With the hundreds of different budgeting apps, how do you find the best budgeting app or system for you?
Downloading and testing them all would take forever!
If you want to find the best budgeting app, you need to understand the philosophy and technology behind how they work.
Fortunately, the hundreds of budget systems can be boiled down to four basic types:
- Manual entry
- Cash envelopes
- Banks that offer budgeting tools
These budgeting apps collect related items of content and displays it in a nice dashboard. Aggregators connect to your financial institutions and pull in transactions. This allows them to view your spending and depending on the level of sophistication, automatically categorize it.
Data aggregation budgeting apps automatically track your transactions.
The downside to aggregators is they show information after the purchase is made and therefore, don’t effectively change behavior.
They can take days to show transactions and the connection to your bank can be a pain, requiring you to repeatedly re-authenticate.
Also, every Mint user knows the frustration of a “mismatch.” Especially at stores like Wal-Mart.
Not to mention the number of uncategorized transactions.
These apps require constant maintenance.
Because aggregators require constant maintenance, this may cause you to fall behind, become overwhelmed, and fail to budget.
That’s why we don’t think these are the best budgeting apps.
- Personal Capital
- EveryDollar Plus
2. Manual Entry
Balancing a checkbook and keeping a manual ledger of your spending has been done for hundreds of years.
Today, you may use paper and pencil, a computer and spreadsheet, or an app.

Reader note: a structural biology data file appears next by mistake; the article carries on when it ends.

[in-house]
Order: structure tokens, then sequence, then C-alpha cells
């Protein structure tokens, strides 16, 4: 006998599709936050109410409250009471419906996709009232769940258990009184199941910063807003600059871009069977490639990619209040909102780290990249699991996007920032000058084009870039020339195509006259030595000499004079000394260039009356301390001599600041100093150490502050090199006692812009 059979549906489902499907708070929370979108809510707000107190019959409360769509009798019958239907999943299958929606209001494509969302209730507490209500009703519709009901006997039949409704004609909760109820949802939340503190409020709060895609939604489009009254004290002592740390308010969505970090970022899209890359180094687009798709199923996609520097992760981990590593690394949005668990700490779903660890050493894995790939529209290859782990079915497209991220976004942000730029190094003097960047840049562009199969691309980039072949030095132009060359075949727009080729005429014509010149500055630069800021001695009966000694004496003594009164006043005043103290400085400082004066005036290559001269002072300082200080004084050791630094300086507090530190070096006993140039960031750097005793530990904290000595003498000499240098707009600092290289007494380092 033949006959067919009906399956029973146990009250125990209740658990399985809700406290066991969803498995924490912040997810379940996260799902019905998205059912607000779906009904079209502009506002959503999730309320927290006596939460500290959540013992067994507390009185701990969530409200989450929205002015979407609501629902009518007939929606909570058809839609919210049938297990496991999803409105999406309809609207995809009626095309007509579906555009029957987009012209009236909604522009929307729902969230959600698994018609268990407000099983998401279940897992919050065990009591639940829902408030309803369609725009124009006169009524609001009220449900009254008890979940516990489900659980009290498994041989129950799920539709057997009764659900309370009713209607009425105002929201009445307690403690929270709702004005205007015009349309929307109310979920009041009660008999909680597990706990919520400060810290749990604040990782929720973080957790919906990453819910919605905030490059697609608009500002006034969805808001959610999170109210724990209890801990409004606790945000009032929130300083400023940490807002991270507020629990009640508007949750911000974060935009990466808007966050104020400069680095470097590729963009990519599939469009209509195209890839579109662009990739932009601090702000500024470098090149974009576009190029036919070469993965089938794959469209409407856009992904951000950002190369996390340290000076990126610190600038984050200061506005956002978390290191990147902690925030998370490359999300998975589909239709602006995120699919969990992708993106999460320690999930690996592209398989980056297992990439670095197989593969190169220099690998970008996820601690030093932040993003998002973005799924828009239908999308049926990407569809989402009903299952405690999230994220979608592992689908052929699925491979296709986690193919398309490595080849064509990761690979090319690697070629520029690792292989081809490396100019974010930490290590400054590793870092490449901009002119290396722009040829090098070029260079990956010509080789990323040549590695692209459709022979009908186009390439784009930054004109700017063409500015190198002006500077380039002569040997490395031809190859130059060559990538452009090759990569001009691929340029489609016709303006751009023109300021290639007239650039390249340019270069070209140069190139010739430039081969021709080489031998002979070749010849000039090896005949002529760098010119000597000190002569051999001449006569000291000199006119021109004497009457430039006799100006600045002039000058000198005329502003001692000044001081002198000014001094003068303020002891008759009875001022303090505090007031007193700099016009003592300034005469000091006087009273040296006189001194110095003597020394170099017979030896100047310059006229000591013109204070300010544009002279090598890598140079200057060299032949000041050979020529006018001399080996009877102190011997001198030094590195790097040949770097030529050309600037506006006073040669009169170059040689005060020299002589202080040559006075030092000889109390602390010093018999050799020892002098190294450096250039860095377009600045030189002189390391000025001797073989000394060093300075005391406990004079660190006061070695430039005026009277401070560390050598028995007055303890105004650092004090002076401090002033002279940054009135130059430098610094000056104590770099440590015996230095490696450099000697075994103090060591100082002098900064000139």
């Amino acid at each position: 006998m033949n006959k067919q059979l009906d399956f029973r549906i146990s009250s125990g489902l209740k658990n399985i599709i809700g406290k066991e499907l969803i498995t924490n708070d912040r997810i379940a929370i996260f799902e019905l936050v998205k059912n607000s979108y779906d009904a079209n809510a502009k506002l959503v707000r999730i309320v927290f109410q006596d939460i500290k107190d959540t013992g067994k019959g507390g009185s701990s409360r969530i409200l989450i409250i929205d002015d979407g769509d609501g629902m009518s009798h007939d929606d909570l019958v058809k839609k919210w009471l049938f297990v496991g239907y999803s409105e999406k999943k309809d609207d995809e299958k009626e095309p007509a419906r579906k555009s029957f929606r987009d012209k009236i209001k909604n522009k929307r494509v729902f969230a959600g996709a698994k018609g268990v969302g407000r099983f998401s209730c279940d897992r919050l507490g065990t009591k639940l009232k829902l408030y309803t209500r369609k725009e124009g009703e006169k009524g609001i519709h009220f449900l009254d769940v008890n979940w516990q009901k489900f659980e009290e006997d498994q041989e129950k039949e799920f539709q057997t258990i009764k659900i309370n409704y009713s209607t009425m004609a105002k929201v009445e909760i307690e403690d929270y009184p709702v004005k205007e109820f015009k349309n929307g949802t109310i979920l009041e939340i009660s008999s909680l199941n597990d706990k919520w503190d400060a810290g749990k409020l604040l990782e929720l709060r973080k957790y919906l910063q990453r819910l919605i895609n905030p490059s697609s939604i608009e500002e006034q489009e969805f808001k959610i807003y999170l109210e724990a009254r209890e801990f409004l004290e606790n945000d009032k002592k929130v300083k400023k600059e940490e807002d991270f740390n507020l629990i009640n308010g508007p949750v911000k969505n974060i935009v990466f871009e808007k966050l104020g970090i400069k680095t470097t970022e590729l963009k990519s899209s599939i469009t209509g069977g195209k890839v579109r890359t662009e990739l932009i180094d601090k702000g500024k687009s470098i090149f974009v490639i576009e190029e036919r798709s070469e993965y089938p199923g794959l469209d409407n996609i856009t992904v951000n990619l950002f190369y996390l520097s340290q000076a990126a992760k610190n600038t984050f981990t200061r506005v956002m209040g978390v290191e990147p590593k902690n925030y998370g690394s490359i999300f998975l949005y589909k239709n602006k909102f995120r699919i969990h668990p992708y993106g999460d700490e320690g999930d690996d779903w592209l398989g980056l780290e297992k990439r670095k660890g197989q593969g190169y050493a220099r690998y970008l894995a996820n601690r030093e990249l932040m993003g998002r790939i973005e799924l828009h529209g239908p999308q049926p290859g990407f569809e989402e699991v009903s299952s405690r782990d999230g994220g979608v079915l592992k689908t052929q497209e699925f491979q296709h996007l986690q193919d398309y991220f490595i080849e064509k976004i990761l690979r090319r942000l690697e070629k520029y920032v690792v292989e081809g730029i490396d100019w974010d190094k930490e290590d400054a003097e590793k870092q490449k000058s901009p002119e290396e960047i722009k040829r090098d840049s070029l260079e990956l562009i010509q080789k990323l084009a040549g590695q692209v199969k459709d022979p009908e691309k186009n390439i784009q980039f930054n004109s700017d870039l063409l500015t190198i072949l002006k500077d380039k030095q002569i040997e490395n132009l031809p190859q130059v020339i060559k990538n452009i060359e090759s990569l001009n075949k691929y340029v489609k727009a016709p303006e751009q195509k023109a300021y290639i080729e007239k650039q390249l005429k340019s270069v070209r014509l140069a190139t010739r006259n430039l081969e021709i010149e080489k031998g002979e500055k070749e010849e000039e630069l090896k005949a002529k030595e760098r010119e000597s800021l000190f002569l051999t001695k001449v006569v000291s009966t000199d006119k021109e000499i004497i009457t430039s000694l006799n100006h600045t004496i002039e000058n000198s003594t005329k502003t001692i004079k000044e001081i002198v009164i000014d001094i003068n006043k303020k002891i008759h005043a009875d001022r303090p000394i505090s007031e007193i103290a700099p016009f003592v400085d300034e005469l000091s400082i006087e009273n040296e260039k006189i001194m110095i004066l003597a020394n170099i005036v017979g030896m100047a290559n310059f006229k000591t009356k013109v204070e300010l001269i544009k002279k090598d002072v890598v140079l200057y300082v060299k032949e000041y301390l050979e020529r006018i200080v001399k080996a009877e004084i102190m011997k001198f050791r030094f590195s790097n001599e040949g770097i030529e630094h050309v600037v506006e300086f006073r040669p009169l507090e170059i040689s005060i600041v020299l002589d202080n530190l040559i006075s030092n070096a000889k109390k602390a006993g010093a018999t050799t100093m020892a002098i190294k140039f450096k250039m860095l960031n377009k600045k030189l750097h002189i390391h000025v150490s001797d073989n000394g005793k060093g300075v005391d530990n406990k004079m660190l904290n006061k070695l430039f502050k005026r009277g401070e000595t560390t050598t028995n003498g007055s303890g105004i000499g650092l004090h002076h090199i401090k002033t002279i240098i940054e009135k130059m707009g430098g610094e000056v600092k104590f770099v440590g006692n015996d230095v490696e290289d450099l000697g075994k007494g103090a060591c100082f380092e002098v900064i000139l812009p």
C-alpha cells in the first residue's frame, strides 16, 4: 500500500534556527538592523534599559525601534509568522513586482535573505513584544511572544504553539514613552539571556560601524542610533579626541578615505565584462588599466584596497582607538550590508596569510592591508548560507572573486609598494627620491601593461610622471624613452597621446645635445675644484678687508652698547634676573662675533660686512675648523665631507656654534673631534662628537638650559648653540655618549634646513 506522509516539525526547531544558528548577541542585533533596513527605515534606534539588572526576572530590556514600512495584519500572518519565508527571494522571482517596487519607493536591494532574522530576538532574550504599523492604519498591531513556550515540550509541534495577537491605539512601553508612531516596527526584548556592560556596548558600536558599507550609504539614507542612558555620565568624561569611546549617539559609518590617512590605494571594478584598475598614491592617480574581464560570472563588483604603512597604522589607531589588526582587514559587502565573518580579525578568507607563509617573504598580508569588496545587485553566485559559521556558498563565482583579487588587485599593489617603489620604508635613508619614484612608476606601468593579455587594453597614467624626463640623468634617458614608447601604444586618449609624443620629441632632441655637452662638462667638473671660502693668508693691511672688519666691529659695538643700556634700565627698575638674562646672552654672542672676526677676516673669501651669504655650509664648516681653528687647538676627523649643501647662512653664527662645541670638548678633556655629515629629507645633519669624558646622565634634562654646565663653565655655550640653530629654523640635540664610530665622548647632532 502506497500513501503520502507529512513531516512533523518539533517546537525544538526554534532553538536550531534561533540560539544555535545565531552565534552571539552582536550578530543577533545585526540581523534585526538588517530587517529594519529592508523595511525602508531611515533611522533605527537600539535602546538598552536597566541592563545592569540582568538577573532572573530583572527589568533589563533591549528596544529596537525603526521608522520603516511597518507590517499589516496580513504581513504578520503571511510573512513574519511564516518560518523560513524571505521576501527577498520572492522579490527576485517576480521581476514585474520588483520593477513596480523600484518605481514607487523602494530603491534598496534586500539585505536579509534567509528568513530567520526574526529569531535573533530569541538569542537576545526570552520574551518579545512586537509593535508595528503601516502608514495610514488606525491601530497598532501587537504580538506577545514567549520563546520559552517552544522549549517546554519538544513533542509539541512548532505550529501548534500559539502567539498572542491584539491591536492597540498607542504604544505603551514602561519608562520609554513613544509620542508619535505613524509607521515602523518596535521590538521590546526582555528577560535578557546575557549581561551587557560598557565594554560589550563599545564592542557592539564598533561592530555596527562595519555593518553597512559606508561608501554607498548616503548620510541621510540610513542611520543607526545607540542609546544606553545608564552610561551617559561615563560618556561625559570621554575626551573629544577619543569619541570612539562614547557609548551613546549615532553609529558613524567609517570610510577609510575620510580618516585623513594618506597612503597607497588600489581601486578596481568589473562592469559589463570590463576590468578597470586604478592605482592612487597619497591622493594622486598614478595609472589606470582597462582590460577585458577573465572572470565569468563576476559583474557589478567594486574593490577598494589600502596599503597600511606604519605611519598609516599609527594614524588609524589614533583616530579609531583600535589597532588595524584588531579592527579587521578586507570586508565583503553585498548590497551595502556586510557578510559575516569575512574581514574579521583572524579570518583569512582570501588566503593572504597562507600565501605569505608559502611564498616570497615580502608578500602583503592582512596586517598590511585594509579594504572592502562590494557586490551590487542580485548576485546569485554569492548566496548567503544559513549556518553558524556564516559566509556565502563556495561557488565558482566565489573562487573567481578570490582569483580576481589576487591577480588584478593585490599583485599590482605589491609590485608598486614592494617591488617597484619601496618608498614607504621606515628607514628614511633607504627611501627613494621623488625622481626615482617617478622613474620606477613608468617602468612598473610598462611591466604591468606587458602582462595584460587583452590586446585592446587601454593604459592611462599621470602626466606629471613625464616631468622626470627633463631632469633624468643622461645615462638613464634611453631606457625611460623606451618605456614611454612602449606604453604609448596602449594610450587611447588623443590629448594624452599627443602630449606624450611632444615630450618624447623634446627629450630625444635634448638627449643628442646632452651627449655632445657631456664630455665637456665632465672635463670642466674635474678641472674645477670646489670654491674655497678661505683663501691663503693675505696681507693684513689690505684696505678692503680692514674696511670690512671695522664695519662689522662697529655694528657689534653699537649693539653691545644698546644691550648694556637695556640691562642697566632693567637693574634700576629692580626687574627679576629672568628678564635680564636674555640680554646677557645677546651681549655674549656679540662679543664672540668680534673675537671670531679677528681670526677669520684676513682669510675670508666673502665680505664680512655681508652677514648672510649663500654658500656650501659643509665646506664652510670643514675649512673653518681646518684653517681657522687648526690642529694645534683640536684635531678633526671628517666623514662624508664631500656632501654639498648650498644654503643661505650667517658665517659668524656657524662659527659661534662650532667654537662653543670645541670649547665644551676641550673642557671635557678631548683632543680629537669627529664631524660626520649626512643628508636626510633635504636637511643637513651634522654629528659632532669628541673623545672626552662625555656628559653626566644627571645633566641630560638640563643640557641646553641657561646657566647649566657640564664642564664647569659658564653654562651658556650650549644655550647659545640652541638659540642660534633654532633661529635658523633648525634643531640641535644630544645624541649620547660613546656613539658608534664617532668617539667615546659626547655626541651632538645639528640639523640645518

The best part of a manual entry is that it keeps you “in” your money. One of the big challenges with budgeting is life disconnects you from your money.
Entering transactions manually keeps you painfully aware of your spending habits.
Manual entry requires a lot of time and organization, it’s prone to human error, and it’s inconvenient.
This is often one-sided, which makes it difficult if one person understands and controls the finances. It’s no wonder budgeting becomes a hassle.
Manual entry creates money awareness, however, it can be time-consuming, tedious, and inconvenient. We don’t think these apps are the best budgeting apps.
- Excel spreadsheets
- EveryDollar Basic
- Sticky notes
- Special wallets with inserts and pen holders. Search “budgeting” on Pinterest and you’ll find all sorts of ideas
3. Cash Envelopes
Cash envelope budgeting is done by organizing cash in envelopes to manage spending.
To follow this method of budgeting, you label envelopes to represent your budget categories (food, fuel, dining out, home repairs, etc). After that, withdraw cash from your bank to fund your budget using zero-based budgeting (aka giving every dollar a job), for instance.
To spend, you decide what category you’ll use to fund a transaction.
After spending, you’ll see the balance of each envelope. Because of this, your budget then becomes “real” and when your money is gone, it’s gone.